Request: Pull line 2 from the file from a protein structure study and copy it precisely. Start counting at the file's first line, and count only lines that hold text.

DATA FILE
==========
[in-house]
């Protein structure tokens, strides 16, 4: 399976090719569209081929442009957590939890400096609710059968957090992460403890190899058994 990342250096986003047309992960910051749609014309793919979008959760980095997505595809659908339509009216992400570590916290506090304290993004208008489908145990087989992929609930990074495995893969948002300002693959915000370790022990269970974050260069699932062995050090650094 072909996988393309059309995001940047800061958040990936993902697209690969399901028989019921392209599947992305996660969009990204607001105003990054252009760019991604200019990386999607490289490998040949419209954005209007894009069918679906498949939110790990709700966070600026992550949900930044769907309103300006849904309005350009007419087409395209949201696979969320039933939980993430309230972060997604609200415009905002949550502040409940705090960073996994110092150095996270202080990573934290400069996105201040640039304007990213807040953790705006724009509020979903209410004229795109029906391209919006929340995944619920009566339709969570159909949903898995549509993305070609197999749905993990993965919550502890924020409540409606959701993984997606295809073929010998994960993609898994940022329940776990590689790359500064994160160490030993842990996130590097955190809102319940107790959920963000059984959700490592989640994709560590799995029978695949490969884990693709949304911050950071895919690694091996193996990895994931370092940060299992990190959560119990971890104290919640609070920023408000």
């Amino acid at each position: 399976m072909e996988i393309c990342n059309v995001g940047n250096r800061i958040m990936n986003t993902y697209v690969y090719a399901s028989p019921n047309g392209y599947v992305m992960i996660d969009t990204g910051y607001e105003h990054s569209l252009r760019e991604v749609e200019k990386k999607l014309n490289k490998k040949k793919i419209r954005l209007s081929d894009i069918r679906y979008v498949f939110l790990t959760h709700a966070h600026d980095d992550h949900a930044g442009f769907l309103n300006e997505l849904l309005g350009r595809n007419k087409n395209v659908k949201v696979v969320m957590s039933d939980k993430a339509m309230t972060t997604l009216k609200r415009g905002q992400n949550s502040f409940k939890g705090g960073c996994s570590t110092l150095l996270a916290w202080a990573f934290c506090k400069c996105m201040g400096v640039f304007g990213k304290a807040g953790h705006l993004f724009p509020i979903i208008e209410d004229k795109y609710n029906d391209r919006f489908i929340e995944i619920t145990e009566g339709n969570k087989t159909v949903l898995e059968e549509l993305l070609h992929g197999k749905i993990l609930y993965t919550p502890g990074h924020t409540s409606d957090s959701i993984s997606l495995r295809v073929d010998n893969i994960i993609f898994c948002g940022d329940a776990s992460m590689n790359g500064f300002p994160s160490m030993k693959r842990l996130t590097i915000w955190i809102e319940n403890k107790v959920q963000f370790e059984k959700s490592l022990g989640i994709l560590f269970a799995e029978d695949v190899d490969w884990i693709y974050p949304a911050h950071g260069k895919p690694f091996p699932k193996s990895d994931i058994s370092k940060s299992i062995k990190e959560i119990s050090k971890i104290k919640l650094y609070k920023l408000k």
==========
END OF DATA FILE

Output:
């Protein structure tokens, strides 16, 4: 399976090719569209081929442009957590939890400096609710059968957090992460403890190899058994 990342250096986003047309992960910051749609014309793919979008959760980095997505595809659908339509009216992400570590916290506090304290993004208008489908145990087989992929609930990074495995893969948002300002693959915000370790022990269970974050260069699932062995050090650094 072909996988393309059309995001940047800061958040990936993902697209690969399901028989019921392209599947992305996660969009990204607001105003990054252009760019991604200019990386999607490289490998040949419209954005209007894009069918679906498949939110790990709700966070600026992550949900930044769907309103300006849904309005350009007419087409395209949201696979969320039933939980993430309230972060997604609200415009905002949550502040409940705090960073996994110092150095996270202080990573934290400069996105201040640039304007990213807040953790705006724009509020979903209410004229795109029906391209919006929340995944619920009566339709969570159909949903898995549509993305070609197999749905993990993965919550502890924020409540409606959701993984997606295809073929010998994960993609898994940022329940776990590689790359500064994160160490030993842990996130590097955190809102319940107790959920963000059984959700490592989640994709560590799995029978695949490969884990693709949304911050950071895919690694091996193996990895994931370092940060299992990190959560119990971890104290919640609070920023408000």